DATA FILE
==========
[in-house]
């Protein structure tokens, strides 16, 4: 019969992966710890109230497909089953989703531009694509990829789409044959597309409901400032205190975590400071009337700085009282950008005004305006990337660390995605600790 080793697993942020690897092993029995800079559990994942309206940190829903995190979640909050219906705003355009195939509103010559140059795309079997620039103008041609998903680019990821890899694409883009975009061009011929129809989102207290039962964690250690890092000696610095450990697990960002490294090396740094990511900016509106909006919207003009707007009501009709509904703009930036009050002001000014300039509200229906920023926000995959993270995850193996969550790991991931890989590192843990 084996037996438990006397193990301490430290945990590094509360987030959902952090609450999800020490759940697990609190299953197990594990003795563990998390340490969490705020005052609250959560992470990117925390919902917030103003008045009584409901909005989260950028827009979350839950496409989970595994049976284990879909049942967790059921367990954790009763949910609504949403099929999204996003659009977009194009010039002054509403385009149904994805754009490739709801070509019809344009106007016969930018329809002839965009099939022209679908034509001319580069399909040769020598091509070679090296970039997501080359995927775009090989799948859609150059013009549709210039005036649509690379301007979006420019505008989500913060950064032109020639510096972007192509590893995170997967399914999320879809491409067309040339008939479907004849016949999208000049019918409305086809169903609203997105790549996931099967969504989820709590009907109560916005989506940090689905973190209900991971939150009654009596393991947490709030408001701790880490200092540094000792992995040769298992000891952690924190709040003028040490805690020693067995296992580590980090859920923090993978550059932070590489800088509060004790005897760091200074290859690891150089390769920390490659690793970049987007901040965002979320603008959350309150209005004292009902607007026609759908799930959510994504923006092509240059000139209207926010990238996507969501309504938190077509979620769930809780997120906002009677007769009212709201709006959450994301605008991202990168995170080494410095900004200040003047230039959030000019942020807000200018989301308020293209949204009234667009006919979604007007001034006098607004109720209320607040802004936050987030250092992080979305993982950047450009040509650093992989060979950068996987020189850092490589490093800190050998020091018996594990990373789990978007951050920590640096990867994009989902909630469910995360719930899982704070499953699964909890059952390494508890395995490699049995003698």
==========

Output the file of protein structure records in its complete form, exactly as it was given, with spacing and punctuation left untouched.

[in-house]
């Protein structure tokens, strides 16, 4: 019969992966710890109230497909089953989703531009694509990829789409044959597309409901400032205190975590400071009337700085009282950008005004305006990337660390995605600790 080793697993942020690897092993029995800079559990994942309206940190829903995190979640909050219906705003355009195939509103010559140059795309079997620039103008041609998903680019990821890899694409883009975009061009011929129809989102207290039962964690250690890092000696610095450990697990960002490294090396740094990511900016509106909006919207003009707007009501009709509904703009930036009050002001000014300039509200229906920023926000995959993270995850193996969550790991991931890989590192843990 084996037996438990006397193990301490430290945990590094509360987030959902952090609450999800020490759940697990609190299953197990594990003795563990998390340490969490705020005052609250959560992470990117925390919902917030103003008045009584409901909005989260950028827009979350839950496409989970595994049976284990879909049942967790059921367990954790009763949910609504949403099929999204996003659009977009194009010039002054509403385009149904994805754009490739709801070509019809344009106007016969930018329809002839965009099939022209679908034509001319580069399909040769020598091509070679090296970039997501080359995927775009090989799948859609150059013009549709210039005036649509690379301007979006420019505008989500913060950064032109020639510096972007192509590893995170997967399914999320879809491409067309040339008939479907004849016949999208000049019918409305086809169903609203997105790549996931099967969504989820709590009907109560916005989506940090689905973190209900991971939150009654009596393991947490709030408001701790880490200092540094000792992995040769298992000891952690924190709040003028040490805690020693067995296992580590980090859920923090993978550059932070590489800088509060004790005897760091200074290859690891150089390769920390490659690793970049987007901040965002979320603008959350309150209005004292009902607007026609759908799930959510994504923006092509240059000139209207926010990238996507969501309504938190077509979620769930809780997120906002009677007769009212709201709006959450994301605008991202990168995170080494410095900004200040003047230039959030000019942020807000200018989301308020293209949204009234667009006919979604007007001034006098607004109720209320607040802004936050987030250092992080979305993982950047450009040509650093992989060979950068996987020189850092490589490093800190050998020091018996594990990373789990978007951050920590640096990867994009989902909630469910995360719930899982704070499953699964909890059952390494508890395995490699049995003698």